Is the CIO Crisis Here?

By Arthur Langer  |  Posted 05-15-2009 Print Email
The CIO role seeks legitimacy without much organized support.

See Also: The CIO Role Survey and The Future of the CIO.

Tough times often expose weaknesses that already exist.

The recession has forced many companies to reassess their needs, especially for certain executive positions. An early victim: the CIO.

With so much at stake--everyone knows how important IT is to businesses--how can this possibly be happening? Is it simply short-sightedness from our executive suites?

Or perhaps the answer lies elsewhere. Is it possible that we tend to value more what we understand better?

Too many CIOs have failed to convey the strategic value of the position to their executive colleagues, and a number of companies--News Corp., Harrah's, ConocoPhillips and Ogilvy & Mather Worldwide, to name a few--have decided not to replace their former CIOs for now and have asked the second-in-command to "just keep the lights on." Meanwhile, elite CIOs are busy strategizing with their C-level teams as to how IT can reduce costs at a time when money is so tight.

But the reduction in corporate CIO positions seems to be about more than just a performance issue. Why are we not cutting other C-level executives? Why not eliminate the chief financial officer and let the controller "just pay the bills"?

The CIO role needs to be more legitimized, and I believe much of the thinking behind recent CIO cutbacks reflects the lack of a real professional body to support the role. Let's face it: No one in the executive suite would ever think of eliminating the role of CFO. In a large part, that is thanks to the legitimacy given to the CFO position by organizations such as the American Institute of Certified Public Accountants (AICPA), which establishes best practices and acts as an advocate for the profession.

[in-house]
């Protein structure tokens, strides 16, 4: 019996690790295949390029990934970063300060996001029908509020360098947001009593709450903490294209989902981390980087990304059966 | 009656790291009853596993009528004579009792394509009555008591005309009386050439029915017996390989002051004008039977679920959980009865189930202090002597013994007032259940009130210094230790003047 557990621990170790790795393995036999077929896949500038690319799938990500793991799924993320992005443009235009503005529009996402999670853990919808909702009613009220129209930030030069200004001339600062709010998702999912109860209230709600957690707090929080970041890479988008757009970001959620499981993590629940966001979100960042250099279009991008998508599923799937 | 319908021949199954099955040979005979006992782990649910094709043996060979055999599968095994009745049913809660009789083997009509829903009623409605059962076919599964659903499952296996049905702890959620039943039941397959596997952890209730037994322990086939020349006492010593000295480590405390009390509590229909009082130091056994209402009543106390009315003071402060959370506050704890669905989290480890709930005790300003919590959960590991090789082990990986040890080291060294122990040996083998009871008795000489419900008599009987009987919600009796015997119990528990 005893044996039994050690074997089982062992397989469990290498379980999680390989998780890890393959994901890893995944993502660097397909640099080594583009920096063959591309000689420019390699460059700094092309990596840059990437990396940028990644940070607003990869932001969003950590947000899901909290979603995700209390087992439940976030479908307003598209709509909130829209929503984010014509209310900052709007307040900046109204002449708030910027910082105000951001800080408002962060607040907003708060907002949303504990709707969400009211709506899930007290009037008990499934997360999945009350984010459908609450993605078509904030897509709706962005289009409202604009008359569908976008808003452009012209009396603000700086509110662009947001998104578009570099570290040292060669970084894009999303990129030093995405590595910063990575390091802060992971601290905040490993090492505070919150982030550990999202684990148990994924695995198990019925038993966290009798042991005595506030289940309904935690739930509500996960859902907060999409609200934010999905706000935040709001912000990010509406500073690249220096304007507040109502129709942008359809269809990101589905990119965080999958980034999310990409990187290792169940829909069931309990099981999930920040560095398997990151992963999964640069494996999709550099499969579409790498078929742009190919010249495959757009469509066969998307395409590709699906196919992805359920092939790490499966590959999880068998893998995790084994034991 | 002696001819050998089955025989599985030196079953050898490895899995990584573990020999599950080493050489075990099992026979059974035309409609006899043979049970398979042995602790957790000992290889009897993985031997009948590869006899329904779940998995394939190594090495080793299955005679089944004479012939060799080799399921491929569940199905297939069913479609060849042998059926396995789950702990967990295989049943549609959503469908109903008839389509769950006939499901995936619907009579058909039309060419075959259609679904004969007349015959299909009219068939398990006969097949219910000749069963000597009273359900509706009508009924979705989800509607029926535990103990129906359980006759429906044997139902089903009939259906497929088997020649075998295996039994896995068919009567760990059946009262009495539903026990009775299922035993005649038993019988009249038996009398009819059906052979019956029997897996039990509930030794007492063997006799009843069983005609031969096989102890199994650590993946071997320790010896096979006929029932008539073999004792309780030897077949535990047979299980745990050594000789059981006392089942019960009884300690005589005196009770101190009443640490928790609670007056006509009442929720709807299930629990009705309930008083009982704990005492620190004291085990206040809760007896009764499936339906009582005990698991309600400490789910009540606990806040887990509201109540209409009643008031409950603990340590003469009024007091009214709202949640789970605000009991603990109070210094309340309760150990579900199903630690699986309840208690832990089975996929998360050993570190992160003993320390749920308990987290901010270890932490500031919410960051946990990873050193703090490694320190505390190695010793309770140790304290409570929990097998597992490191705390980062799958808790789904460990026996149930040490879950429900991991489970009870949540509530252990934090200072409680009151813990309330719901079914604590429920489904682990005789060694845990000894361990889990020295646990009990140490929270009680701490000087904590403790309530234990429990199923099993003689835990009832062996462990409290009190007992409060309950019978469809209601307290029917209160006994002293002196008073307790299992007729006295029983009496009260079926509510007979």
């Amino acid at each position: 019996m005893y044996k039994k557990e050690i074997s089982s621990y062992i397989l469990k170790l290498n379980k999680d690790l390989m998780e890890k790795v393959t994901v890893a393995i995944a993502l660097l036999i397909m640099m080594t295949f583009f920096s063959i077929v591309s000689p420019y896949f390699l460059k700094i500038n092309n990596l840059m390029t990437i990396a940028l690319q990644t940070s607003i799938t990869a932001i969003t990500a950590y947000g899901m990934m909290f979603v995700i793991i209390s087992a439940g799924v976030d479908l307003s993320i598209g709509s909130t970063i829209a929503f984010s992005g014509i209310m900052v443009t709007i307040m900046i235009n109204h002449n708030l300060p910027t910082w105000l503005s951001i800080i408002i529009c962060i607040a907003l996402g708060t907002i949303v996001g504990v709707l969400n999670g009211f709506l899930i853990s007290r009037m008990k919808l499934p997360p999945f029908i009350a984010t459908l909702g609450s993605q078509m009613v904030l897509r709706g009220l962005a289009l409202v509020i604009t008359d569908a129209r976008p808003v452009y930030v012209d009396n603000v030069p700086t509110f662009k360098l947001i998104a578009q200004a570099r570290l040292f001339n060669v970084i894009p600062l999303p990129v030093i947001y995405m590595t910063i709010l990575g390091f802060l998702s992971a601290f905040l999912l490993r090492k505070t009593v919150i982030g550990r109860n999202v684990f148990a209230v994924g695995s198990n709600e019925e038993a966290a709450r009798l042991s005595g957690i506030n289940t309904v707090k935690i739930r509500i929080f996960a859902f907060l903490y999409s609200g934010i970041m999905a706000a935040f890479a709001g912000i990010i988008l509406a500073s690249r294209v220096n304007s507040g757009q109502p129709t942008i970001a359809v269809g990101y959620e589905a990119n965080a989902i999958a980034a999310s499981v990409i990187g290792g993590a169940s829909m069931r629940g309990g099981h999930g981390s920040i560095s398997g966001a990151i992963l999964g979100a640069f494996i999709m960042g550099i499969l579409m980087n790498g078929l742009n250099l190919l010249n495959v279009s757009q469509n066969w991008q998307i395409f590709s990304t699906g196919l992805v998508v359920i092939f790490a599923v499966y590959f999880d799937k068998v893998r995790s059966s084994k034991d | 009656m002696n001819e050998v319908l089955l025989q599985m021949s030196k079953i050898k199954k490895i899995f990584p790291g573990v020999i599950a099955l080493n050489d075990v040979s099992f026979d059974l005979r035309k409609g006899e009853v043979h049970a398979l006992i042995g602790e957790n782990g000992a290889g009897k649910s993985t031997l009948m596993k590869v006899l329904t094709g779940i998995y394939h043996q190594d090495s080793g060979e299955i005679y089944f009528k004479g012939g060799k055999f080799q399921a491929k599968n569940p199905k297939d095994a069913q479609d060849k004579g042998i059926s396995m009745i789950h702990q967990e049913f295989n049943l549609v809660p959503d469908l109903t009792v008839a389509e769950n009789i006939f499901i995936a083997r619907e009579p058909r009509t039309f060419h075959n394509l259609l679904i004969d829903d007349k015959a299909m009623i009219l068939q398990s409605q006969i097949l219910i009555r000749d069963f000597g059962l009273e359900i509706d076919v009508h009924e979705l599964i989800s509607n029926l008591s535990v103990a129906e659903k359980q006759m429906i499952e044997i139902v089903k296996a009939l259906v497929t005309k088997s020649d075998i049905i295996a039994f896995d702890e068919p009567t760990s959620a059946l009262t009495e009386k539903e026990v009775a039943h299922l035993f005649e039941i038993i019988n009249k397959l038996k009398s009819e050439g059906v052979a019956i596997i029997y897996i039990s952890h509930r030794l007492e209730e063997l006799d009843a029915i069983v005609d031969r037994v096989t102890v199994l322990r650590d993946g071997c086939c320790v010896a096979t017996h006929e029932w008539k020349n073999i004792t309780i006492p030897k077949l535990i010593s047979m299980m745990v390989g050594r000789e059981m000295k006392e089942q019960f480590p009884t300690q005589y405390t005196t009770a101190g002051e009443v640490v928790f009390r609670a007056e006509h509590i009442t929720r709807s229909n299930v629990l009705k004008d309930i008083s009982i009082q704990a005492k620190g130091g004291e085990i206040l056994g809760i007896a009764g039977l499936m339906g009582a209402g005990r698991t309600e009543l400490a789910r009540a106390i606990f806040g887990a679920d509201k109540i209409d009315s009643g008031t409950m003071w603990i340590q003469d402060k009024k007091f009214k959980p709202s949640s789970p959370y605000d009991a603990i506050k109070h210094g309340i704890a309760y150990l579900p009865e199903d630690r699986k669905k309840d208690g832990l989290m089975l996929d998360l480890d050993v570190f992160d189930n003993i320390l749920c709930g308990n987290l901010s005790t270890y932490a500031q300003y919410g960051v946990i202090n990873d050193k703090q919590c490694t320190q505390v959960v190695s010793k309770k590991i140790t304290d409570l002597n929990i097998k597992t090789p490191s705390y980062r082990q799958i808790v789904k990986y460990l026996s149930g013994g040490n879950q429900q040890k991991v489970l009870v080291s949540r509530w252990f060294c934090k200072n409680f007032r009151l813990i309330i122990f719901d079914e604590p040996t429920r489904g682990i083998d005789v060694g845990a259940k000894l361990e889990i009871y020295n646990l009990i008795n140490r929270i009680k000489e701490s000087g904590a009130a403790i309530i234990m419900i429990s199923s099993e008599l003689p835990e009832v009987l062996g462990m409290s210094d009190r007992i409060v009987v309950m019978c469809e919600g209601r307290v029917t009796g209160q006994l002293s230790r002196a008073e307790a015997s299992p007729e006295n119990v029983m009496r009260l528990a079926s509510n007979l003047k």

IT leaders need to educate corporate executives through a coordinated body of well-respected CIOs and researchers. This is not to suggest that an organization is needed to control the CIO role;

I think CIOs would agree that we are a long way from determining standards. Rather, we need leadership from an organization that can help CEOs better understand how to manage and govern the use of technology in their businesses.

Five years ago, I completed a study for which I interviewed more than 40 CEOs, and a great majority of them recognized, in some form, the strategic importance of IT to business planning. One stated, "More of our business is related to technology, and therefore I believe IT is more important to strategic planning." Still, this sense of importance remains somewhat intuitive: "I cannot quantify how IT will become more strategic to business planning--but I sense that job functions will be dramatically altered."

In terms of how IT is viewed by other departments within a company, responses varied. A little over one-third of respondents felt IT was reasonably integrated within the organization. A majority, however, recognized a need for greater integration.

The important result of this study--and others like it--is that CEOs undoubtedly value IT. The problem is really their lack of knowledge about how best to manage the function. This is where an organization of peers becomes important: We need to step up and create the guidance that CEOs are asking for. Once we reach the CEO, information will likely trickle down to the other C-level executives who participate in managing IT, particularly the chief operating officer and CFO.

This peer group could do many things, such as create best practices and CEO management guidelines, form a lobbying group, and conduct industry research. There are likely many more issues to put on this short list, but until we establish ourselves as a true profession, the need for a CIO will continue to be debated in many companies.

I have started the process of inviting senior CIOs and other technology executives to join the discussion with me at Columbia University. Let me know if you are interested in joining us.



 

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